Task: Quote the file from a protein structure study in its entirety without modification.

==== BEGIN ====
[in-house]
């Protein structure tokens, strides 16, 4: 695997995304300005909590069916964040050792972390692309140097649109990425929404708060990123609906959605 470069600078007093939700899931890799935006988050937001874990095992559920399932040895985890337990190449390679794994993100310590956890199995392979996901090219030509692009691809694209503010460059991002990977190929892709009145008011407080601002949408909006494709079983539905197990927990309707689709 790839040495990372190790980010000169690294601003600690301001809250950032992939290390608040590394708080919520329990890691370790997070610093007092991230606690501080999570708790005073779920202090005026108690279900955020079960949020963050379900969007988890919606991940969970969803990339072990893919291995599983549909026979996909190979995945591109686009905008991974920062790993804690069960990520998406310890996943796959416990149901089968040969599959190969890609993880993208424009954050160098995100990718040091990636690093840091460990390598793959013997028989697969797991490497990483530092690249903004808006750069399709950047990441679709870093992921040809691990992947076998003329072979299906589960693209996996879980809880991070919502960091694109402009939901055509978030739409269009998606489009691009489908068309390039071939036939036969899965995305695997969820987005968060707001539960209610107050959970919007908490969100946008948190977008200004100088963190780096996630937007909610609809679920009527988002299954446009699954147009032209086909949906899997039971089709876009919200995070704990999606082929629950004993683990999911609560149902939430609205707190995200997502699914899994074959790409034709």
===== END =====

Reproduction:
[in-house]
């Protein structure tokens, strides 16, 4: 695997995304300005909590069916964040050792972390692309140097649109990425929404708060990123609906959605 470069600078007093939700899931890799935006988050937001874990095992559920399932040895985890337990190449390679794994993100310590956890199995392979996901090219030509692009691809694209503010460059991002990977190929892709009145008011407080601002949408909006494709079983539905197990927990309707689709 790839040495990372190790980010000169690294601003600690301001809250950032992939290390608040590394708080919520329990890691370790997070610093007092991230606690501080999570708790005073779920202090005026108690279900955020079960949020963050379900969007988890919606991940969970969803990339072990893919291995599983549909026979996909190979995945591109686009905008991974920062790993804690069960990520998406310890996943796959416990149901089968040969599959190969890609993880993208424009954050160098995100990718040091990636690093840091460990390598793959013997028989697969797991490497990483530092690249903004808006750069399709950047990441679709870093992921040809691990992947076998003329072979299906589960693209996996879980809880991070919502960091694109402009939901055509978030739409269009998606489009691009489908068309390039071939036939036969899965995305695997969820987005968060707001539960209610107050959970919007908490969100946008948190977008200004100088963190780096996630937007909610609809679920009527988002299954446009699954147009032209086909949906899997039971089709876009919200995070704990999606082929629950004993683990999911609560149902939430609205707190995200997502699914899994074959790409034709």